Whilst the combat can sometimes feel satisfying as you weave in-between buildings in attempt to split up packs of mechanical dogs and pick them off one at a time, the overall experience is marred by poor AI and the absence of enemy characterisation. For example, enemies can easily be overcome by simply closing doors and during my travels, I turned a corner and was greeted by the ‘Tank’, the largest of all the hostile forces, and a huge bipedal behemoth that wouldn’t look out of place in Hideo Kojima’s concept artwork. I pause, it turns and faces me and I expect some kind of mechanical roaring screech not unlike the famous Tyrannosaurus Rex roar that rips through the atmosphere. Instead, I am greeted with a few clunky sounds as it ambles its way towards me. A thoroughly underwhelming experience.

I wish I could say the cracks ended there however there are pain points rooted into even the more basic of mechanics within the game. The inventory system is flawed, items don’t stack automatically and ammo must be manually attached and removed for each weapon obtained, which leads to an infuriating item management system as enjoyable as playing Tetris with only ‘Z’ pieces. Mission objectives are often vague with poorly designed waypoints and I often found myself searching locations for so long I eventually abandoned the task at hand in favour of anything else. Individually, these points are minor bugbears, but combined together there is a growing sense that some aspects of the game were never quite finished but scheduled to be revisited further down the line.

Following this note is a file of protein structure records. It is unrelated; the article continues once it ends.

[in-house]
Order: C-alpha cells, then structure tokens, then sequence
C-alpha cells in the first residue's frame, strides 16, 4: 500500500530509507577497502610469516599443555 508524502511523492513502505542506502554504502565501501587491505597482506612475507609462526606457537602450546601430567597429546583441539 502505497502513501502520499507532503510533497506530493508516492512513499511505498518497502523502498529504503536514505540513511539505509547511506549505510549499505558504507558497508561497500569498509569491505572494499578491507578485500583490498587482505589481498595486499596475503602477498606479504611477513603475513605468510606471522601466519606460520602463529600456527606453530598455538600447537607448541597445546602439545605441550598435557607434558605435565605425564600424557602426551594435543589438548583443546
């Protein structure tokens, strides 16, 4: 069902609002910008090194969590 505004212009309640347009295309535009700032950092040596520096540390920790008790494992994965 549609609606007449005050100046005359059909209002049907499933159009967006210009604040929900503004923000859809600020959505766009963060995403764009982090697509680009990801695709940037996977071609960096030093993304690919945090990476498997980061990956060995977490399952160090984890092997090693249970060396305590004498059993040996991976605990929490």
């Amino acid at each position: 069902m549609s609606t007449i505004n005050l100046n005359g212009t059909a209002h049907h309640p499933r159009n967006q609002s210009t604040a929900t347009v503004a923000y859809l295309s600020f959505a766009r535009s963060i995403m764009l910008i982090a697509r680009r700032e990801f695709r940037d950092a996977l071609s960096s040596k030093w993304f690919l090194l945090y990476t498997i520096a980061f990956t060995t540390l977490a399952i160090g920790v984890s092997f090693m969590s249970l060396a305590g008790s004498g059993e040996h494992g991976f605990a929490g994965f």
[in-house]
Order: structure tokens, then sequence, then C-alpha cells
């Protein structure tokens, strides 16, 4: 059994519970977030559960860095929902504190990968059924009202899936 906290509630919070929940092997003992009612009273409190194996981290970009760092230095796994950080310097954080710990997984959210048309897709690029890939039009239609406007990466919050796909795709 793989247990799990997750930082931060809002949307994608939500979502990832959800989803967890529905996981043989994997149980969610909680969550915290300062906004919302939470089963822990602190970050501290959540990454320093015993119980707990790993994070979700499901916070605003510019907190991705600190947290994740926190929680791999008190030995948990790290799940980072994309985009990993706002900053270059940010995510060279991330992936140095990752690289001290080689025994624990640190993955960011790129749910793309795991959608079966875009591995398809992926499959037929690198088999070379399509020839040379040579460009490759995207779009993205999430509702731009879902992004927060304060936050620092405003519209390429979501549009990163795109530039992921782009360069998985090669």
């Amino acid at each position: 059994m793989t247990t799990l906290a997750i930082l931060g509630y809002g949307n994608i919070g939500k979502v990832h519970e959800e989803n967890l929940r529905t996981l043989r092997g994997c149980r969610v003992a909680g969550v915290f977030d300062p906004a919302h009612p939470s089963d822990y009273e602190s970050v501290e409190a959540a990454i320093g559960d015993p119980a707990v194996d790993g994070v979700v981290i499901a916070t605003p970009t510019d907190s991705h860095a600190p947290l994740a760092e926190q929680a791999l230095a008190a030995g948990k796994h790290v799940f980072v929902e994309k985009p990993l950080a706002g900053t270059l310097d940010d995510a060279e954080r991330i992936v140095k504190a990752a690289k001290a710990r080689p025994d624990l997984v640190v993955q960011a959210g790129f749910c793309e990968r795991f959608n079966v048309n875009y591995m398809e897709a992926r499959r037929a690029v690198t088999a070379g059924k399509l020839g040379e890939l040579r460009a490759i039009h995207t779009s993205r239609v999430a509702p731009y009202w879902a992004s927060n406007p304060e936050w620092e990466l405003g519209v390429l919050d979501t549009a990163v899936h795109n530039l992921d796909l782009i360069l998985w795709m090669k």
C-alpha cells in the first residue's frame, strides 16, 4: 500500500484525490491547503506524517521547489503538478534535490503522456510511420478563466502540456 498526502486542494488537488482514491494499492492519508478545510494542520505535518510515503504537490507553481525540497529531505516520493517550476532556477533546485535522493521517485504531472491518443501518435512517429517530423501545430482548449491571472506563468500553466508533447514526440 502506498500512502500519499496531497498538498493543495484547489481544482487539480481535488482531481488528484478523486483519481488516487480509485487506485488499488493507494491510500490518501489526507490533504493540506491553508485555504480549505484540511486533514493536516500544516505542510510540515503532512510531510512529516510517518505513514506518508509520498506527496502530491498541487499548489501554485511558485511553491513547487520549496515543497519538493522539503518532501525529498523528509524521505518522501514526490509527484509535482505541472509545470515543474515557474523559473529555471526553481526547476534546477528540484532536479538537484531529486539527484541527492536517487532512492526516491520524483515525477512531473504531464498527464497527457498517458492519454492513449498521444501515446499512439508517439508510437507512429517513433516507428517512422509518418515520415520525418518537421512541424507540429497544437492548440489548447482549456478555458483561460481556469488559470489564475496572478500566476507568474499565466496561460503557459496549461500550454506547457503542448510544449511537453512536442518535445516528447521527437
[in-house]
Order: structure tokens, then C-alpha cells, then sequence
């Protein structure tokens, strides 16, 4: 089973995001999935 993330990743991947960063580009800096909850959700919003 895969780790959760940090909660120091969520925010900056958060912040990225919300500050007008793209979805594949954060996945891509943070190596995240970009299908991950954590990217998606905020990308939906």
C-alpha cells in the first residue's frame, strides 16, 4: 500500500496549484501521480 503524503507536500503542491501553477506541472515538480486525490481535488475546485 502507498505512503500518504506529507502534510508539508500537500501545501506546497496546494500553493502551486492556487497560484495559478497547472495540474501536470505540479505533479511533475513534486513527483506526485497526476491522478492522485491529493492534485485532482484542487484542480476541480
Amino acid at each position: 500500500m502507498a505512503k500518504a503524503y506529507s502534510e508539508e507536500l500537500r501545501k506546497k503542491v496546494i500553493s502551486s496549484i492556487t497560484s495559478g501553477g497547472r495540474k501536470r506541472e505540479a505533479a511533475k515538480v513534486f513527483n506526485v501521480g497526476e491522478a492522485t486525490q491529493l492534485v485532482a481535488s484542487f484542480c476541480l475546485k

This is not to say that Generation Zero is entirely without its good points. Though empty and repetitive, its world is beautiful and there is a minimalistic and clean aesthetic in its design and its day/night cycle often stopped me in my tracks to watch as the light from the sun and moon creeped through trees in the woods. I often found myself thinking this world would have been more interesting as a story driven exploration adventure game like Dear Esther or Everybody’s Gone to the Rapture, however it ultimately feels like an early access game on Steam with major game features to be released in future patches to fill in the blanks.


There are more avenues opened up once the multiplayer experience is taken into consideration, and after playing with some friends, the enjoyment is dialed up. Seemingly. Honestly after playing the single player mode for so long it was nice to talk to someone, anyone. And then it dawned upon me the enjoyment came from playing with a friend and not from playing Generation Zero with a friend.

When I first read the premise of Generation Zero I was intrigued and before I even loaded the game up for the first time I was excited. I wanted to like this game. Unfortunately, the game quickly falls into a beautiful void of its own making. With weak storytelling and empty gameplay, Generation Zero sinks into the mud and collapses like so many tents at the festival that day, gripping to weak foundations.



- James T. 
Contributor

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Review: Generation Zero (Sony PlayStation 4)